1. Produce a book trailer.
  2. Write a book review and post it on your blog.
  3. Create a Glog.
  4. Record a podcast book talk.
  5. Carve a symbol (out of soap or wood or ?) representing the theme of the book.
  6. Design a Scratch animation or game.
  7. Build a Lego or balsa wood setting of the novel.
  8. Edit a newspaper with articles, ads, comics, etc. about your book.
  9. Make a ToonDoo showing the conflict and resolution.
  10. Write a Storybird summarizing your book.

I considered making a list of 50 items, like my fifth grade teacher gave to our class back in the day. Mr. Franksten’s list was on paper, and I treasured it. We had to do something different for each book, and I enjoyed the challenge.

Today, though, I realized I didn’t need to write “50 ways to share a book” because so many others have already done it. Here are links to some great lists: 50 Ways and 75 Ways and 9l Ways.

Anything goes!

Be creative!

Share your genius!

December 19, 2011
by Denise Krebs
0 comments

7th Grade Genius Hour

Seventh graders have a three-hour block where they will participate in Genius Hour and share their creative productions. We will start after lunch and finish by dismissal time.

The rules are simple:

  1. Be a genius! That is, be creative and productive.
  2. Record your learning in a way that it can be shared digitally (video, photos, blog post, or something else)
  3. Check the rubric, for you will be asked to honestly evaluate your own work.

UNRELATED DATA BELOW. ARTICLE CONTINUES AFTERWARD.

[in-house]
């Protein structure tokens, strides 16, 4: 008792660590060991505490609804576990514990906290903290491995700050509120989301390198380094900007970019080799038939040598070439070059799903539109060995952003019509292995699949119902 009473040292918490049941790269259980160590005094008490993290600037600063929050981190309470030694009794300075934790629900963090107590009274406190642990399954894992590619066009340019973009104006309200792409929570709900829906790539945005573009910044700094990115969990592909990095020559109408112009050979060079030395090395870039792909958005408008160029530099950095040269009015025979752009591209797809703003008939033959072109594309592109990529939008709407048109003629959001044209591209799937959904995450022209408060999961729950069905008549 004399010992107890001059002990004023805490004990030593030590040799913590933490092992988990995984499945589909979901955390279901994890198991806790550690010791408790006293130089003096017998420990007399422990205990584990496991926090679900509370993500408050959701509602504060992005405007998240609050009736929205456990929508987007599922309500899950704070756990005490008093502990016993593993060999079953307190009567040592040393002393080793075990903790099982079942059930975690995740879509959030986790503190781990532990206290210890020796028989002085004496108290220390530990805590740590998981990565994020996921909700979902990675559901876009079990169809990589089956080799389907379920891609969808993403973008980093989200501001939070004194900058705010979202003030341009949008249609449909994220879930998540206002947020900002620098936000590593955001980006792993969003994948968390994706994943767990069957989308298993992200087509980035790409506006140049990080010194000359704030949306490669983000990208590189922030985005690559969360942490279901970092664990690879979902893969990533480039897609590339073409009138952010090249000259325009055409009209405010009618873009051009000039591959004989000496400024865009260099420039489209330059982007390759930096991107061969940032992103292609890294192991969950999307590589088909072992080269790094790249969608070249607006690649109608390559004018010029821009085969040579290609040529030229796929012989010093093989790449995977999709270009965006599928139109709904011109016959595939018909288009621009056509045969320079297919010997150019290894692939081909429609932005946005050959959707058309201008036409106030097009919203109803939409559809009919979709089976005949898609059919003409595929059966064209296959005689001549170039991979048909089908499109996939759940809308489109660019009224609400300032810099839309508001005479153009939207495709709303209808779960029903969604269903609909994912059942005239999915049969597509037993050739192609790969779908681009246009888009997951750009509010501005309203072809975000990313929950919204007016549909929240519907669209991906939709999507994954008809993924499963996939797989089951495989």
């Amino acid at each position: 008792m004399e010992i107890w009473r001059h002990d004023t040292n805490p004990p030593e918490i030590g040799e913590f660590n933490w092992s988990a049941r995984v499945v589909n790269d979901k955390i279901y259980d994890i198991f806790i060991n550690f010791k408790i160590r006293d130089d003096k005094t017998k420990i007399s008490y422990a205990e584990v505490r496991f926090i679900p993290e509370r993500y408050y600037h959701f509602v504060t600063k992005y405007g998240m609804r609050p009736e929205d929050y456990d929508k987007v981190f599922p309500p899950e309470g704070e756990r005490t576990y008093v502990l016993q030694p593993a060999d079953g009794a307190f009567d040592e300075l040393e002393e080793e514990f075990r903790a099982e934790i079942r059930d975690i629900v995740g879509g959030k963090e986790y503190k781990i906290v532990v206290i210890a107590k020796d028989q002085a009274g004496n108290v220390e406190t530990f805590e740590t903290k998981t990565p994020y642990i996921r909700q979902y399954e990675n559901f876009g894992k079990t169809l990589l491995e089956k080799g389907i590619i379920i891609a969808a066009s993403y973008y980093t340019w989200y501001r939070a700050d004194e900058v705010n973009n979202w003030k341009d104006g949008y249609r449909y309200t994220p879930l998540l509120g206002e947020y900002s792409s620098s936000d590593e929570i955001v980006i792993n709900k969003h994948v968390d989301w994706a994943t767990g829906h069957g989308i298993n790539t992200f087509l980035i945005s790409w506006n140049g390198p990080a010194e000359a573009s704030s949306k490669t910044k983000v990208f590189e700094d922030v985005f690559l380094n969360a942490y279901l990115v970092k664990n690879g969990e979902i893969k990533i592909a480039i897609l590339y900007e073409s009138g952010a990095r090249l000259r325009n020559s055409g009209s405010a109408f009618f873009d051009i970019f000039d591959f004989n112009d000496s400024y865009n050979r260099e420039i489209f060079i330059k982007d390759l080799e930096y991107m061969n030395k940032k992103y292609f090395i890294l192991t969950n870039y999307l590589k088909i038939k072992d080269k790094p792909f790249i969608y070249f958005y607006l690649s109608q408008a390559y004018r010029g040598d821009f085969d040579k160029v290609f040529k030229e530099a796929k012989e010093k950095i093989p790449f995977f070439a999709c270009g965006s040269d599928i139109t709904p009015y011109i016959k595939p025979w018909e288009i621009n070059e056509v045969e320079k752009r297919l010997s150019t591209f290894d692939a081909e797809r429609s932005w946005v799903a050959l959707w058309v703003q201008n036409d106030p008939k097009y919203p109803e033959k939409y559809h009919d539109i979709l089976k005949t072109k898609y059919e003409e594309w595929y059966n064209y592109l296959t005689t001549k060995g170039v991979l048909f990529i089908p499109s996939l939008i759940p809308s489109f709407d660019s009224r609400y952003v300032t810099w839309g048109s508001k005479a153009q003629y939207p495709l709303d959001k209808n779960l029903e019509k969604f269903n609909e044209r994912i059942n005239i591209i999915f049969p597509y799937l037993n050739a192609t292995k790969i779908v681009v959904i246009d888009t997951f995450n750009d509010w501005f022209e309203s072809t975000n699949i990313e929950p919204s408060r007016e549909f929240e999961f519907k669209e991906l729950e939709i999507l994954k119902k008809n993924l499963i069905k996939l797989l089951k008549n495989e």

4. Be ready at 2:10 p.m. to present to the class what you have created and produced.

Students, as you prepare, consider these possibilities for Genius Hour:

  1. Ask a question you care about and find the answer.
  2. Check out what’s been happening in current affairs and how can you add to the conversation.
  3. Have you been learning anything in some class that sparked an interest?
  4. Continue what you were learning for genius hour last time. Step it up a notch.
  5. Keep your ideas small enough for a two-hour time slot. (For instance, don’t think of World War II for your topic, but perhaps you want to learn about the KA-BAR knife adopted by the Marines in November 1942.)

Here are some websites that you may consider for presenting:

Good luck, everyone!

December 18, 2011
by Denise Krebs
5 Comments

History Genius Hour


The end of a semester calls for our next genius hour. Eighth grade history students will pick any topic or time in history they would like to explore, research, or compare with another time. They can choose a topic about which they want to question, read, or present.

The rules are simple:

  1. Be a genius! That is, be creative and productive.
  2. Topic: Anything in United States history.
  3. Record your learning in a way that it can be shared digitally (video, photos, blog post, or something else)
  4. Check the rubric, for you will be asked to honestly evaluate your own work.
  5. Be ready the next day to present to the class what you have created and produced.

Since our high school is taking semester tests, we again have been given some longer time frames to work with. On Tuesday, students will have two hours for genius hour activities. On Wednesday, we will have one hour for presentations.

Students, as you prepare, consider these possibilities for Genius Hour:

  1. Ask a question you care about and find the answer.
  2. Check out what’s been happening in current affairs–maybe Occupy Wall Street since we made our wiki.
  3. Did you learn something about one of the presidents that sparked an interest?
  4. Keep your ideas small enough for a two-hour time slot. (For instance, don’t think of World War II for your topic, but perhaps you want to learn about the KA-BAR knife adopted by the Marines in November 1942.)
  5. Make something to show something you’ve learned or you are passionate about in history.

Resources – Check out Iowa AEA Online for great history sources.

Here are some websites that you may consider for presenting:

Good luck, everyone!

Skip to toolbar